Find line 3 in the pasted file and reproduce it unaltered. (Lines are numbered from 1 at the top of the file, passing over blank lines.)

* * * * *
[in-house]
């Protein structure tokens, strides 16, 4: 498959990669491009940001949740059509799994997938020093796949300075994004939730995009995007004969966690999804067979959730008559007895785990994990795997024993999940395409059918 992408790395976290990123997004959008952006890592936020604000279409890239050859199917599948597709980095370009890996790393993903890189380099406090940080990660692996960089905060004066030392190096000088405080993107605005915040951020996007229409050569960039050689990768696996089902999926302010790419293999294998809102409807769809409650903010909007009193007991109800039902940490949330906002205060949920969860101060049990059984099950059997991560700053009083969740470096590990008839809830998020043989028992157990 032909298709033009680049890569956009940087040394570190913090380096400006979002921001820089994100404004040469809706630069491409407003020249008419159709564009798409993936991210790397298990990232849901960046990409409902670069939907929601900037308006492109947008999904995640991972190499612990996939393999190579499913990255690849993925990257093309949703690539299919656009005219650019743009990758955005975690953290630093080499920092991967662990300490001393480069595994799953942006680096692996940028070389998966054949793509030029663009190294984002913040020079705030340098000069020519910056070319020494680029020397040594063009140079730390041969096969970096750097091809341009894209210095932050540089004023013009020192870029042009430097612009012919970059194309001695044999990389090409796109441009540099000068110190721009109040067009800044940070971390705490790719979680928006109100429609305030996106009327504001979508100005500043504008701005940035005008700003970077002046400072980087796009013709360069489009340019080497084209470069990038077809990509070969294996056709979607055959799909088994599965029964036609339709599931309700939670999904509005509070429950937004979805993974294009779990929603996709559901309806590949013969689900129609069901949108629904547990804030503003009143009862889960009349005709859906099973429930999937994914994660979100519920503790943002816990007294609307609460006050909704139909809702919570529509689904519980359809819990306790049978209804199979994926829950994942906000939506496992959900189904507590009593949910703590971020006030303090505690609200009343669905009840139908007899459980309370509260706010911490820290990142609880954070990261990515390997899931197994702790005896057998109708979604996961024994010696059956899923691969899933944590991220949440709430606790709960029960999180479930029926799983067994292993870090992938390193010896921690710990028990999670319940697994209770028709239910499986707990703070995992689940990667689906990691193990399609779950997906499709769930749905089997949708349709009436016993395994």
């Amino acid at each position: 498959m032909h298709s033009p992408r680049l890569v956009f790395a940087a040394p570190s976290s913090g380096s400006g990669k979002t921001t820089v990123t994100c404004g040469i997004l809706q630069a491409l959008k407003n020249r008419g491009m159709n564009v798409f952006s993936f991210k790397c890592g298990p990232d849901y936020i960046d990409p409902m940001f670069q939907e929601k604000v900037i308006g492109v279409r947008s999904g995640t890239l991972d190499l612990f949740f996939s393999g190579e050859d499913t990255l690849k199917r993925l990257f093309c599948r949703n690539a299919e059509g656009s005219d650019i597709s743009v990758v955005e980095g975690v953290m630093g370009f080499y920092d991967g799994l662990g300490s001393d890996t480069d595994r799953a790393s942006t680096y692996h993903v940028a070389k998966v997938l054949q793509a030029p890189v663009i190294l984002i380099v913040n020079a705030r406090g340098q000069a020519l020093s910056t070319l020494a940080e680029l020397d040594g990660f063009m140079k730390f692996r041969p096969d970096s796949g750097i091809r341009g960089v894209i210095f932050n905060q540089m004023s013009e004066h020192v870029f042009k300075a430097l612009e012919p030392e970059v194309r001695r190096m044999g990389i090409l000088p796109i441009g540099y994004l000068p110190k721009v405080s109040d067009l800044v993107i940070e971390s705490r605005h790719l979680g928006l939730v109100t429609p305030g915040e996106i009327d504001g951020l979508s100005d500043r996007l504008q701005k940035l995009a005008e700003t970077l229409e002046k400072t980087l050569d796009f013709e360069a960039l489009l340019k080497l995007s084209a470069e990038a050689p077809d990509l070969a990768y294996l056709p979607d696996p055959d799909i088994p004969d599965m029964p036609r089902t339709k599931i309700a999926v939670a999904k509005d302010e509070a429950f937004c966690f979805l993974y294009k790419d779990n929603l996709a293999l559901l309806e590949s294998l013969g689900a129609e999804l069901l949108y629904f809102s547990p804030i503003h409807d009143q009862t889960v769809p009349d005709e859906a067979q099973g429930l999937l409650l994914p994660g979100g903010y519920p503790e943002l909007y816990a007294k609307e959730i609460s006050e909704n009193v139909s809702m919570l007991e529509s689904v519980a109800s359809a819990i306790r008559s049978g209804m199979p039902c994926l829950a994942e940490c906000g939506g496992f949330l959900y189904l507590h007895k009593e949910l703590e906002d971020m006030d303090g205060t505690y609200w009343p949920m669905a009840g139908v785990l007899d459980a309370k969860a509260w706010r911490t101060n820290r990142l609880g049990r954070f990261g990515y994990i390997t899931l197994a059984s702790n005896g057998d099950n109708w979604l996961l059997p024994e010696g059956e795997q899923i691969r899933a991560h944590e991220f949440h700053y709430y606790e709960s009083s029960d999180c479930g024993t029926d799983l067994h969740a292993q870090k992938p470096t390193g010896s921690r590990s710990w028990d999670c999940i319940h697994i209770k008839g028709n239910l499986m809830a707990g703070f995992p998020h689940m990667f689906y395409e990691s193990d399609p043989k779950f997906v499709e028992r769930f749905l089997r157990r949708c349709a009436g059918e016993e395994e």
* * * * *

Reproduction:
């Amino acid at each position: 498959m032909h298709s033009p992408r680049l890569v956009f790395a940087a040394p570190s976290s913090g380096s400006g990669k979002t921001t820089v990123t994100c404004g040469i997004l809706q630069a491409l959008k407003n020249r008419g491009m159709n564009v798409f952006s993936f991210k790397c890592g298990p990232d849901y936020i960046d990409p409902m940001f670069q939907e929601k604000v900037i308006g492109v279409r947008s999904g995640t890239l991972d190499l612990f949740f996939s393999g190579e050859d499913t990255l690849k199917r993925l990257f093309c599948r949703n690539a299919e059509g656009s005219d650019i597709s743009v990758v955005e980095g975690v953290m630093g370009f080499y920092d991967g799994l662990g300490s001393d890996t480069d595994r799953a790393s942006t680096y692996h993903v940028a070389k998966v997938l054949q793509a030029p890189v663009i190294l984002i380099v913040n020079a705030r406090g340098q000069a020519l020093s910056t070319l020494a940080e680029l020397d040594g990660f063009m140079k730390f692996r041969p096969d970096s796949g750097i091809r341009g960089v894209i210095f932050n905060q540089m004023s013009e004066h020192v870029f042009k300075a430097l612009e012919p030392e970059v194309r001695r190096m044999g990389i090409l000088p796109i441009g540099y994004l000068p110190k721009v405080s109040d067009l800044v993107i940070e971390s705490r605005h790719l979680g928006l939730v109100t429609p305030g915040e996106i009327d504001g951020l979508s100005d500043r996007l504008q701005k940035l995009a005008e700003t970077l229409e002046k400072t980087l050569d796009f013709e360069a960039l489009l340019k080497l995007s084209a470069e990038a050689p077809d990509l070969a990768y294996l056709p979607d696996p055959d799909i088994p004969d599965m029964p036609r089902t339709k599931i309700a999926v939670a999904k509005d302010e509070a429950f937004c966690f979805l993974y294009k790419d779990n929603l996709a293999l559901l309806e590949s294998l013969g689900a129609e999804l069901l949108y629904f809102s547990p804030i503003h409807d009143q009862t889960v769809p009349d005709e859906a067979q099973g429930l999937l409650l994914p994660g979100g903010y519920p503790e943002l909007y816990a007294k609307e959730i609460s006050e909704n009193v139909s809702m919570l007991e529509s689904v519980a109800s359809a819990i306790r008559s049978g209804m199979p039902c994926l829950a994942e940490c906000g939506g496992f949330l959900y189904l507590h007895k009593e949910l703590e906002d971020m006030d303090g205060t505690y609200w009343p949920m669905a009840g139908v785990l007899d459980a309370k969860a509260w706010r911490t101060n820290r990142l609880g049990r954070f990261g990515y994990i390997t899931l197994a059984s702790n005896g057998d099950n109708w979604l996961l059997p024994e010696g059956e795997q899923i691969r899933a991560h944590e991220f949440h700053y709430y606790e709960s009083s029960d999180c479930g024993t029926d799983l067994h969740a292993q870090k992938p470096t390193g010896s921690r590990s710990w028990d999670c999940i319940h697994i209770k008839g028709n239910l499986m809830a707990g703070f995992p998020h689940m990667f689906y395409e990691s193990d399609p043989k779950f997906v499709e028992r769930f749905l089997r157990r949708c349709a009436g059918e016993e395994e």